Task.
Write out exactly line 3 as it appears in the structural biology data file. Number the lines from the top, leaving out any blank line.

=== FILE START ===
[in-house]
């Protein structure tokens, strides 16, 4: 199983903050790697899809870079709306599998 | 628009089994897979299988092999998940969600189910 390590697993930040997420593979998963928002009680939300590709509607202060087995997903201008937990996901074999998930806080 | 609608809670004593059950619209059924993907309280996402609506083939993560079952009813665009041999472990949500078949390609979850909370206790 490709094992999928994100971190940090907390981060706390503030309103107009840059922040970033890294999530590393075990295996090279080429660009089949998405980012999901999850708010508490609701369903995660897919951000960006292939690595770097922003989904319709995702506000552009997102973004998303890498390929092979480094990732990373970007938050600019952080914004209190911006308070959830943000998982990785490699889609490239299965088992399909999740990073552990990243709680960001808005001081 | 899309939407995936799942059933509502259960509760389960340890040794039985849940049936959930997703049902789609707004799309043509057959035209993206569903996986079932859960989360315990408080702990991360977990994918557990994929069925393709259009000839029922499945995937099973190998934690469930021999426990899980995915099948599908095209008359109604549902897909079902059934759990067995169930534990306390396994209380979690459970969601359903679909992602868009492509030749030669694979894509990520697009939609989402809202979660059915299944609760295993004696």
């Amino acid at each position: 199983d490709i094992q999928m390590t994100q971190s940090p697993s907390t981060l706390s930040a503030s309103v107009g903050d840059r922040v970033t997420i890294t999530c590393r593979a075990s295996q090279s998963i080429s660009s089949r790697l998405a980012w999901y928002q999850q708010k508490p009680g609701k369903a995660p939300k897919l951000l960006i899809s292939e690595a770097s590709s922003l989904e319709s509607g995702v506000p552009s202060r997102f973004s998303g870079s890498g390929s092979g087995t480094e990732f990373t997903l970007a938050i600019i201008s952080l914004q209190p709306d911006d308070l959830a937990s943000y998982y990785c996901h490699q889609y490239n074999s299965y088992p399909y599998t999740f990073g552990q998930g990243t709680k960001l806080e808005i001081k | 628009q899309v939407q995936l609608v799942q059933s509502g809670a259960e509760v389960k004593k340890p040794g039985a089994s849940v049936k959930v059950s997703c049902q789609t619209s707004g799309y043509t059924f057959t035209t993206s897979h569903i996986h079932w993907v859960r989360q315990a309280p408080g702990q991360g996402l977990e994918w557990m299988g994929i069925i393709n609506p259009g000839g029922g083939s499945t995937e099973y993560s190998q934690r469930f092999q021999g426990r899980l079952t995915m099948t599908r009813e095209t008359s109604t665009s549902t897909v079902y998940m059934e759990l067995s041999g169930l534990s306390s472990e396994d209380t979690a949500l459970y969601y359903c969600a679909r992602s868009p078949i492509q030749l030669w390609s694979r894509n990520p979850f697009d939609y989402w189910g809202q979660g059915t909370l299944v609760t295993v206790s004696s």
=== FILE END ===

């Amino acid at each position: 199983d490709i094992q999928m390590t994100q971190s940090p697993s907390t981060l706390s930040a503030s309103v107009g903050d840059r922040v970033t997420i890294t999530c590393r593979a075990s295996q090279s998963i080429s660009s089949r790697l998405a980012w999901y928002q999850q708010k508490p009680g609701k369903a995660p939300k897919l951000l960006i899809s292939e690595a770097s590709s922003l989904e319709s509607g995702v506000p552009s202060r997102f973004s998303g870079s890498g390929s092979g087995t480094e990732f990373t997903l970007a938050i600019i201008s952080l914004q209190p709306d911006d308070l959830a937990s943000y998982y990785c996901h490699q889609y490239n074999s299965y088992p399909y599998t999740f990073g552990q998930g990243t709680k960001l806080e808005i001081k | 628009q899309v939407q995936l609608v799942q059933s509502g809670a259960e509760v389960k004593k340890p040794g039985a089994s849940v049936k959930v059950s997703c049902q789609t619209s707004g799309y043509t059924f057959t035209t993206s897979h569903i996986h079932w993907v859960r989360q315990a309280p408080g702990q991360g996402l977990e994918w557990m299988g994929i069925i393709n609506p259009g000839g029922g083939s499945t995937e099973y993560s190998q934690r469930f092999q021999g426990r899980l079952t995915m099948t599908r009813e095209t008359s109604t665009s549902t897909v079902y998940m059934e759990l067995s041999g169930l534990s306390s472990e396994d209380t979690a949500l459970y969601y359903c969600a679909r992602s868009p078949i492509q030749l030669w390609s694979r894509n990520p979850f697009d939609y989402w189910g809202q979660g059915t909370l299944v609760t295993v206790s004696s």